A Monmouth University poll released Monday shows former Vice President Joe Biden’s frontrunner status in the race for the Democratic Party’s 2020 presidential nomination diminishing while Sens. Elizabeth Warren (D-Mass.) and Bernie Sanders (I-Vt.) compete for the race’s top spot in the crowded primary.
The poll shows Biden dropping to third place in the race, with 19 percent support from voters, down a whopping 13 percent from the university’s previous polling, conducted in June. Warren and Sanders tied for first and second place in the poll with 20 percent support each, opening the race up to a three-way matchup between the candidates with a 5.7 percent margin of error.
U.S. Sen. Kamala Harris (D-Calif.) registered with 8 percent support in the poll, followed by Sen. Cory Booker (D-N.J.) and South Bend, Indiana Mayor Pete Buttigieg each with 4 percent, tech entrepreneur Andrew Yang at 3 percent, and former secretary of Housing and Urban Development Julian Castro, former U.S. Rep. Beto O’Rourke (D-TX.) and self-help author Marianne Williamson all at 2 percent. The rest of the candidates still running in the race all polled at 1 percent or less, if registering at all.
If the polling is accurate and similar results show in other polls, it suggests Democratic voters are trending towards backing the farther-left candidates in the race with little appetite for moderation, even as a close examination of Biden’s track record reveals no moderate in the former vice president and senator from Delaware.
“The main takeaway from this poll is that the Democratic race has become volatile,” said pollster Patrick Murray in a statement unveiling the results.
Liberal voters are starting to cast about for a candidate they can identify with. Moderate voters, who have been paying less attention, seem to be expressing doubts about Biden. But they are swinging more toward one of the left-leaning contenders with high name recognition rather than toward a lesser known candidate who might be more in line with them politically.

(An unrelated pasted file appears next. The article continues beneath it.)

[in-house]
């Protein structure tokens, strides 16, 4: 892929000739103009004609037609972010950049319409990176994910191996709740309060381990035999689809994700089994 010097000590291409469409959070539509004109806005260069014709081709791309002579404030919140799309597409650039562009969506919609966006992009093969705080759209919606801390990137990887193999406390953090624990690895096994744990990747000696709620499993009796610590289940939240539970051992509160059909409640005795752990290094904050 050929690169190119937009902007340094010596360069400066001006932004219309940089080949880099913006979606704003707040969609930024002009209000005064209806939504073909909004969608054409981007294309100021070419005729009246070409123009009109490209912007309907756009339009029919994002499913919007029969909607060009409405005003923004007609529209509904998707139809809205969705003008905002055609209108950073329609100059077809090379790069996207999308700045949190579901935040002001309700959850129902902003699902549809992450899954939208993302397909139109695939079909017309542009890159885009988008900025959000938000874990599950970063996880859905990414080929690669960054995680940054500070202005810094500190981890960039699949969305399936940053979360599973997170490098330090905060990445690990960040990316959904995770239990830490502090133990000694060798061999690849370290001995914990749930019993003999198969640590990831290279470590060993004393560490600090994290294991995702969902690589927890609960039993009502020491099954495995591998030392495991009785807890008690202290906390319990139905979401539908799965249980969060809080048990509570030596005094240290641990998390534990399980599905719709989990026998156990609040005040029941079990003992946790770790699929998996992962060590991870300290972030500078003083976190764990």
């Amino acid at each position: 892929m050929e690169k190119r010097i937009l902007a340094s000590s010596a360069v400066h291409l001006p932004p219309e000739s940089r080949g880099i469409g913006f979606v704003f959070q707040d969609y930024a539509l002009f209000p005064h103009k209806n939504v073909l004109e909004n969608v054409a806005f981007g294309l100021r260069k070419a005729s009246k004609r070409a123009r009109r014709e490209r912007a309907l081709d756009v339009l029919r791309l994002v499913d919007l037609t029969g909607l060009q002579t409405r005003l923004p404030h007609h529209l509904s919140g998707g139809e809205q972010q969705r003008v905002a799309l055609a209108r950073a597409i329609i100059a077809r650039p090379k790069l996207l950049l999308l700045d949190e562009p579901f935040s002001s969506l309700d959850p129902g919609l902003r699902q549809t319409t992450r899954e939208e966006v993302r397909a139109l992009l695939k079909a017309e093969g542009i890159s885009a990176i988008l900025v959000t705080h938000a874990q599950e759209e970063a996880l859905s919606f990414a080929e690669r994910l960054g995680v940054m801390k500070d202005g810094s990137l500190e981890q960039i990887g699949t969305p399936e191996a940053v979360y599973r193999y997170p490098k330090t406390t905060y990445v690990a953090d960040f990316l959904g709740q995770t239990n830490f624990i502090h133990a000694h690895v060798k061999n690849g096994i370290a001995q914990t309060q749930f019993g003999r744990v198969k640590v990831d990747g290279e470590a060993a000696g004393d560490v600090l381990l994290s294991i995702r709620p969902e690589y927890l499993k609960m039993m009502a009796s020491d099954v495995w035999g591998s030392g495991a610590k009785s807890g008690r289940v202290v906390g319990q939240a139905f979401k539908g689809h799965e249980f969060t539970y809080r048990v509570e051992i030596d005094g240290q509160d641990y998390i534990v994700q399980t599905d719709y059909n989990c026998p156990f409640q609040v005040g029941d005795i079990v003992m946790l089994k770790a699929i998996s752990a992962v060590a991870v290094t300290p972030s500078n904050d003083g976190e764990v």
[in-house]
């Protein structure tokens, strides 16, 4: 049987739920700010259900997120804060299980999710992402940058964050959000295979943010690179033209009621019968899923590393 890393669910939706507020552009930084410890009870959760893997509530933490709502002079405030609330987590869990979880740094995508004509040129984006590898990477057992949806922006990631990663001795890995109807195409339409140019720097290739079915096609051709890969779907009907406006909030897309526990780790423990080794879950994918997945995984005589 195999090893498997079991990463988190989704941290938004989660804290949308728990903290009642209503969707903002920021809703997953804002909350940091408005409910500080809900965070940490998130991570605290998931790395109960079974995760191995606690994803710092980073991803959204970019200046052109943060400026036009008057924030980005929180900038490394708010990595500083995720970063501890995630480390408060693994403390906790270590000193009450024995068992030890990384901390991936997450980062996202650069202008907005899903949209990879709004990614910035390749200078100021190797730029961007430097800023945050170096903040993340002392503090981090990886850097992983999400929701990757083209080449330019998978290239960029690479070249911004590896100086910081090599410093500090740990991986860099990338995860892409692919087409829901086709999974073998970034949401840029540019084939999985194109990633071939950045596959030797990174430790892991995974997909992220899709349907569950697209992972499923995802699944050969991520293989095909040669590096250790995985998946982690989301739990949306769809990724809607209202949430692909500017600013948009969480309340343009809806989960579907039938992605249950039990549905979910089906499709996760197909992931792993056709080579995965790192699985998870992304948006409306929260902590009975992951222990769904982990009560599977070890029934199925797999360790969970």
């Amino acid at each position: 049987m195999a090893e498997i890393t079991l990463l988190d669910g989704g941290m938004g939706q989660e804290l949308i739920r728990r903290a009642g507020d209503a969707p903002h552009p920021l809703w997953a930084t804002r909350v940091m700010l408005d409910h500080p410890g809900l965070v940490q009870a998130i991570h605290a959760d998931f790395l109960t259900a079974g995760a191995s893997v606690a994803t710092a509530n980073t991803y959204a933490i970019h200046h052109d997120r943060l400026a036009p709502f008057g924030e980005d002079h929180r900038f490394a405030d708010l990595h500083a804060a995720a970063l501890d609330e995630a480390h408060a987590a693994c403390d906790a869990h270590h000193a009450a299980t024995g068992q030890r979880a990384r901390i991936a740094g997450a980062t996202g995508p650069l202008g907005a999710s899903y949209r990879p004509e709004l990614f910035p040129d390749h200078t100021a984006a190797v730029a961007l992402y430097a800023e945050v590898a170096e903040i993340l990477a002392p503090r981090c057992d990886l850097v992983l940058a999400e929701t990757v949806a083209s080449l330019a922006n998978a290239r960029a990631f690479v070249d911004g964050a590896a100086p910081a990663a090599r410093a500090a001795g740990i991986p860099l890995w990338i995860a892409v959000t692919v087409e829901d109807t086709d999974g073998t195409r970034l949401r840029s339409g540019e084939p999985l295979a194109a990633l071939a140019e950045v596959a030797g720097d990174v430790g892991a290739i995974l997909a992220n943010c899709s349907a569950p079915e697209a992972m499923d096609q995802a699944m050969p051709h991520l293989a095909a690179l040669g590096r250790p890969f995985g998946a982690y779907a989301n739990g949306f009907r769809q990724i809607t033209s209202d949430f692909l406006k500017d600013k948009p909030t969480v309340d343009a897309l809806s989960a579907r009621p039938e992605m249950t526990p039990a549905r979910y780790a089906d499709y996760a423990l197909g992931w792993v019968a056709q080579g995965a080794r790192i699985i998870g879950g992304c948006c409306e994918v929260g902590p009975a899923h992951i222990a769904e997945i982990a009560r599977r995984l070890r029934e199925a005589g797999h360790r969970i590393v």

The poll shows Biden losing support among Democrats who identify as moderate and conservative, with the shift primarily moving to lift Sanders and Warren. Biden also lost support among liberals, although liberal voters flocked to other candidates in the race more evenly. Monmouth also reports that Biden lost his edge in critical early voting states in the primary.
Biden, while holding a comfortable lead throughout the Democratic primary up to this point, has run a struggling campaign with a rocky rollout and a poor first debate performance. In recent weeks, Biden has also made quite a few of his trademark gaffes, doing little to ease concerns about the 76-year-old candidate’s age and sharpness to take on President Donald Trump next fall. Read a comprehensive list of Biden’s wildest misstatements here.
Research from the Pew Research Center published earlier this month also suggests the Democratic primary remains wide open, with a majority of Biden’s supporters reporting significant interest in multiple candidates vying for the party’s presidential nomination.
The Monmouth University poll was conducted from Aug. 16 to 20 and included a national random sample of 800 adults over the age of 18.